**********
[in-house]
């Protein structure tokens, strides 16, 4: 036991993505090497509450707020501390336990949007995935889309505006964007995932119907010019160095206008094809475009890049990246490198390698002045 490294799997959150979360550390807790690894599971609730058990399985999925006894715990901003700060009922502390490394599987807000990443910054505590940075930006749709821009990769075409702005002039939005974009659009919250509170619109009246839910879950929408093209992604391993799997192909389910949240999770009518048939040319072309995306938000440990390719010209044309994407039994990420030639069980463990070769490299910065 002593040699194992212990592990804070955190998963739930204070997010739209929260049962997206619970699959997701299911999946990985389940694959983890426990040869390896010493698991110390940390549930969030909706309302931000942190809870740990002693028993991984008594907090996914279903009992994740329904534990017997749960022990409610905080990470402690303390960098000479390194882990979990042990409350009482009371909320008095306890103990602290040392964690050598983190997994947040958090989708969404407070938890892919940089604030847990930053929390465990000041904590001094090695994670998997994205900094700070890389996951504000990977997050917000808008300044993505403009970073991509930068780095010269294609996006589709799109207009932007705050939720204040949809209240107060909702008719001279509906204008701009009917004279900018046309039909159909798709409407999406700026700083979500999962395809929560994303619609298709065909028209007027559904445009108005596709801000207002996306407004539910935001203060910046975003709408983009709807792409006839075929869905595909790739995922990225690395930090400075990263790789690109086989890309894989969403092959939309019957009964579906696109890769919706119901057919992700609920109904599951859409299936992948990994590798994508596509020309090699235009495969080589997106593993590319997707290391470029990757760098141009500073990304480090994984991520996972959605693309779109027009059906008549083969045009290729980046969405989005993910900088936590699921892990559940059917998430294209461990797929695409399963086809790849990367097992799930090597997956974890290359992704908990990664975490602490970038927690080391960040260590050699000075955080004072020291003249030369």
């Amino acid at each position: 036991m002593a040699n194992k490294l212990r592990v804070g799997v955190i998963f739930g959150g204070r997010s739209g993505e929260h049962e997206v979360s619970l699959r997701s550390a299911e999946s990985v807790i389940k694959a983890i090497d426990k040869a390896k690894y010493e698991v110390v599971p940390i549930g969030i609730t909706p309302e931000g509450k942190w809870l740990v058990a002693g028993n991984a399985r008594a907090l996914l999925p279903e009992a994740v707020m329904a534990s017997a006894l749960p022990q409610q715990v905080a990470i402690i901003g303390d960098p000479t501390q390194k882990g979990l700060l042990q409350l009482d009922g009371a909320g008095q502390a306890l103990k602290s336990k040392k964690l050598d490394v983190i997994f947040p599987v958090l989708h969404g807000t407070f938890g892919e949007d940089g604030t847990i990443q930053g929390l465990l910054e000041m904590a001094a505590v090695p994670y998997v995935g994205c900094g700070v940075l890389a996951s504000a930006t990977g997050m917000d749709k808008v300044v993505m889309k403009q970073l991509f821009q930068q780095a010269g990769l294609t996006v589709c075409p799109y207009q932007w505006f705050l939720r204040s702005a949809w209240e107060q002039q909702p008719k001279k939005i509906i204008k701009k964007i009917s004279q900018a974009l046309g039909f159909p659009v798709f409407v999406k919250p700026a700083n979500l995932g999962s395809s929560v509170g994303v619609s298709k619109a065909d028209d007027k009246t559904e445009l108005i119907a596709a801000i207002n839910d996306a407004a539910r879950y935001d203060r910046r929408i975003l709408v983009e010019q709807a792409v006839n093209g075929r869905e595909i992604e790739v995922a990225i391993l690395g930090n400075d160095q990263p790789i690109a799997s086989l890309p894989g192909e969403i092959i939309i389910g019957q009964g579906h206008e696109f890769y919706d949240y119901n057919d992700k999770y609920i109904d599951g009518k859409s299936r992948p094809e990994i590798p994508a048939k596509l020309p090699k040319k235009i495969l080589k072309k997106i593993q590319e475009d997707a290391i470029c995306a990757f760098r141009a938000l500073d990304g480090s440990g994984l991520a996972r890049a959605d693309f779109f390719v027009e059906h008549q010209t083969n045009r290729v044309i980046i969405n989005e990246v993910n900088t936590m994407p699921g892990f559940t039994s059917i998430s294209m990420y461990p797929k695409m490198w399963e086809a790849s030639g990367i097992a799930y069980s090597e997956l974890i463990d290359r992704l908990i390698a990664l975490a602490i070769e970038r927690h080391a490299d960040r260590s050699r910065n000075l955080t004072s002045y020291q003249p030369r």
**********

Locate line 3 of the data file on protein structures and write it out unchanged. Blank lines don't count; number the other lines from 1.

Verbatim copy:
């Amino acid at each position: 036991m002593a040699n194992k490294l212990r592990v804070g799997v955190i998963f739930g959150g204070r997010s739209g993505e929260h049962e997206v979360s619970l699959r997701s550390a299911e999946s990985v807790i389940k694959a983890i090497d426990k040869a390896k690894y010493e698991v110390v599971p940390i549930g969030i609730t909706p309302e931000g509450k942190w809870l740990v058990a002693g028993n991984a399985r008594a907090l996914l999925p279903e009992a994740v707020m329904a534990s017997a006894l749960p022990q409610q715990v905080a990470i402690i901003g303390d960098p000479t501390q390194k882990g979990l700060l042990q409350l009482d009922g009371a909320g008095q502390a306890l103990k602290s336990k040392k964690l050598d490394v983190i997994f947040p599987v958090l989708h969404g807000t407070f938890g892919e949007d940089g604030t847990i990443q930053g929390l465990l910054e000041m904590a001094a505590v090695p994670y998997v995935g994205c900094g700070v940075l890389a996951s504000a930006t990977g997050m917000d749709k808008v300044v993505m889309k403009q970073l991509f821009q930068q780095a010269g990769l294609t996006v589709c075409p799109y207009q932007w505006f705050l939720r204040s702005a949809w209240e107060q002039q909702p008719k001279k939005i509906i204008k701009k964007i009917s004279q900018a974009l046309g039909f159909p659009v798709f409407v999406k919250p700026a700083n979500l995932g999962s395809s929560v509170g994303v619609s298709k619109a065909d028209d007027k009246t559904e445009l108005i119907a596709a801000i207002n839910d996306a407004a539910r879950y935001d203060r910046r929408i975003l709408v983009e010019q709807a792409v006839n093209g075929r869905e595909i992604e790739v995922a990225i391993l690395g930090n400075d160095q990263p790789i690109a799997s086989l890309p894989g192909e969403i092959i939309i389910g019957q009964g579906h206008e696109f890769y919706d949240y119901n057919d992700k999770y609920i109904d599951g009518k859409s299936r992948p094809e990994i590798p994508a048939k596509l020309p090699k040319k235009i495969l080589k072309k997106i593993q590319e475009d997707a290391i470029c995306a990757f760098r141009a938000l500073d990304g480090s440990g994984l991520a996972r890049a959605d693309f779109f390719v027009e059906h008549q010209t083969n045009r290729v044309i980046i969405n989005e990246v993910n900088t936590m994407p699921g892990f559940t039994s059917i998430s294209m990420y461990p797929k695409m490198w399963e086809a790849s030639g990367i097992a799930y069980s090597e997956l974890i463990d290359r992704l908990i390698a990664l975490a602490i070769e970038r927690h080391a490299d960040r260590s050699r910065n000075l955080t004072s002045y020291q003249p030369r």